“Pregnancy is an important risk factor. There were no other identifiable risk factors I’ve seen recently,” he said. “And I think it’s probably a little different from the previous waves. [where] We often had an additional risk factor underlying pregnancy, but now the only risk factor is the fact that you are pregnant. “

“And from the current data we are collecting more and more, it is very clear that pregnant women are at high risk of going to the hospital and going to the intensive care unit.”

Pregnancy complicates the medical response because there are two patients who need attention, Barrett explained.

In some cases he saw, doctors had to perform an emergency caesarean section to save the baby and mother. One of his patients had to have a caesarean section at a shy 7-month gestation this week.

When Megan was in the hospital fighting COVID-19, she said she desperately wanted her pregnancy to be unsurprising.

“I was praying to God that my baby would be safe and able to go home and stick to the plans I had made,” she said. “You know, we make plans, and God laughs.”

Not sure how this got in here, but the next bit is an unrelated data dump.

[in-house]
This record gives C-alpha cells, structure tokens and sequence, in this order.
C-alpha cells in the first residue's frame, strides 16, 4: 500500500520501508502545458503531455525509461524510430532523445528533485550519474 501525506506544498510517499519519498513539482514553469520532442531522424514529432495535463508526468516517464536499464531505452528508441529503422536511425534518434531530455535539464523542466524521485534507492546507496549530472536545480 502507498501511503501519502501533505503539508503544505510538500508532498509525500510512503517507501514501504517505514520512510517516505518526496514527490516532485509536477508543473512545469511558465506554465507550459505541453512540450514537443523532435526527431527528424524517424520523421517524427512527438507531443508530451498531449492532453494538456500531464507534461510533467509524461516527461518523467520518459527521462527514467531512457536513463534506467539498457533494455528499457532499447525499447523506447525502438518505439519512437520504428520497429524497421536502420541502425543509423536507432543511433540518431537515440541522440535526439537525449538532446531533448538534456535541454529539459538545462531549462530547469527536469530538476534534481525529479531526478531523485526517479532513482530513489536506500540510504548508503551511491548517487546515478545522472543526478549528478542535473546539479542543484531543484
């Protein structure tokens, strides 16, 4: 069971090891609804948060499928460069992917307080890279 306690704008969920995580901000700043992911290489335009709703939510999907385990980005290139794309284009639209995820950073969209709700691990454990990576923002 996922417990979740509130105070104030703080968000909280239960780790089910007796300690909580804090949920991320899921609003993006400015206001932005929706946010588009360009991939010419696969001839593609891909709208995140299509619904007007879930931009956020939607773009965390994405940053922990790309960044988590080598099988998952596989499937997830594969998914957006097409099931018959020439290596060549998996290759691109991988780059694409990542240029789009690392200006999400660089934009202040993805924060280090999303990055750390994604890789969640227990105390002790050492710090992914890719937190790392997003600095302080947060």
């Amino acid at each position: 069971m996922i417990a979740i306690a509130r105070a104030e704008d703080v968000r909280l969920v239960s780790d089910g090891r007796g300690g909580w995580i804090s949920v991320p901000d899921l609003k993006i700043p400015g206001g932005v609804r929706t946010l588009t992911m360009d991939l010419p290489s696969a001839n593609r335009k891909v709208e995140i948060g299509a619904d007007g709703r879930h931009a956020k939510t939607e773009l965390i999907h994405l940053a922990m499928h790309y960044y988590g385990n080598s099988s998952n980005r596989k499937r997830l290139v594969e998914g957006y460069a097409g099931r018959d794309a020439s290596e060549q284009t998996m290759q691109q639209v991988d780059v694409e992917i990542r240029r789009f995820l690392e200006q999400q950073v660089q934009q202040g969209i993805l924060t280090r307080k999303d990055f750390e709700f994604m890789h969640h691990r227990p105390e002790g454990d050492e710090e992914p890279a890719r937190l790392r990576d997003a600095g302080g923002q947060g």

She gave birth in the intensive care unit, but was still connected to an oxygen machine and had a high fever.

“I couldn’t eat or drink anything in case I was taken to the operating room,” she said. “They had no idea how my labor would proceed. I was completely suffering.”

In the turmoil of the COVID-19 ICU, the nurse held her hand and the contraction struck her body.

Another annoying problem is that because of the potential toxicity to the baby, the doctor was uncertain whether to administer certain medications that would help her illness.

“They gave it to me when I was in labor. […] I had crashed, “she said. “They took me X-rays again and saw the pneumonia spread further and decided that the benefits of giving the drug outweighed the risks because I was so ill.”